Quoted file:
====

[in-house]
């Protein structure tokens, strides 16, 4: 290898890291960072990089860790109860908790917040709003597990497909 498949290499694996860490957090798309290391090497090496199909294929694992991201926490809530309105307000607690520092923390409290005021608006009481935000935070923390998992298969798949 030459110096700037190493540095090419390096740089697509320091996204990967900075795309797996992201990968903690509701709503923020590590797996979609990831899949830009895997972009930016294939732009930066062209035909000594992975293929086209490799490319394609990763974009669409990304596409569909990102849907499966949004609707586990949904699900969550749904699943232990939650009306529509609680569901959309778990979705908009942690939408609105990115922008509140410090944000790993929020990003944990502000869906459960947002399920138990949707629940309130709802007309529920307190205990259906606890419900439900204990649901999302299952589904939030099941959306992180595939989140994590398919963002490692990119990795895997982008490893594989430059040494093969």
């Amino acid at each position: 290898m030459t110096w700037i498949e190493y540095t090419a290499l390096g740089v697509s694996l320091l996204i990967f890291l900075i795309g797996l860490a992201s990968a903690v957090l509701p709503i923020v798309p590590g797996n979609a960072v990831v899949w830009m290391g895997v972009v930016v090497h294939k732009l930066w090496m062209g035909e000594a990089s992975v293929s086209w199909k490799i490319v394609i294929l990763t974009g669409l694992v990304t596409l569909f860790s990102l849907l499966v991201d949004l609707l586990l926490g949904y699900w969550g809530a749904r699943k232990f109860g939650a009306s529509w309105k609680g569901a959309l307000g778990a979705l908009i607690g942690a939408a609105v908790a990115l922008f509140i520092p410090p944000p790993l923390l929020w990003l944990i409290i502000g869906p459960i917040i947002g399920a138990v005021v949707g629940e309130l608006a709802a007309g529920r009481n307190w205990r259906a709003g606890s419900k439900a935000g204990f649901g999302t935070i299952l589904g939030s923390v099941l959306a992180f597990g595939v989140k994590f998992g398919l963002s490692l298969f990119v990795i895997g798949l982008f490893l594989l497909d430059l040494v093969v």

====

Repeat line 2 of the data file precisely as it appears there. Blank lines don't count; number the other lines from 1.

């Protein structure tokens, strides 16, 4: 290898890291960072990089860790109860908790917040709003597990497909 498949290499694996860490957090798309290391090497090496199909294929694992991201926490809530309105307000607690520092923390409290005021608006009481935000935070923390998992298969798949 030459110096700037190493540095090419390096740089697509320091996204990967900075795309797996992201990968903690509701709503923020590590797996979609990831899949830009895997972009930016294939732009930066062209035909000594992975293929086209490799490319394609990763974009669409990304596409569909990102849907499966949004609707586990949904699900969550749904699943232990939650009306529509609680569901959309778990979705908009942690939408609105990115922008509140410090944000790993929020990003944990502000869906459960947002399920138990949707629940309130709802007309529920307190205990259906606890419900439900204990649901999302299952589904939030099941959306992180595939989140994590398919963002490692990119990795895997982008490893594989430059040494093969």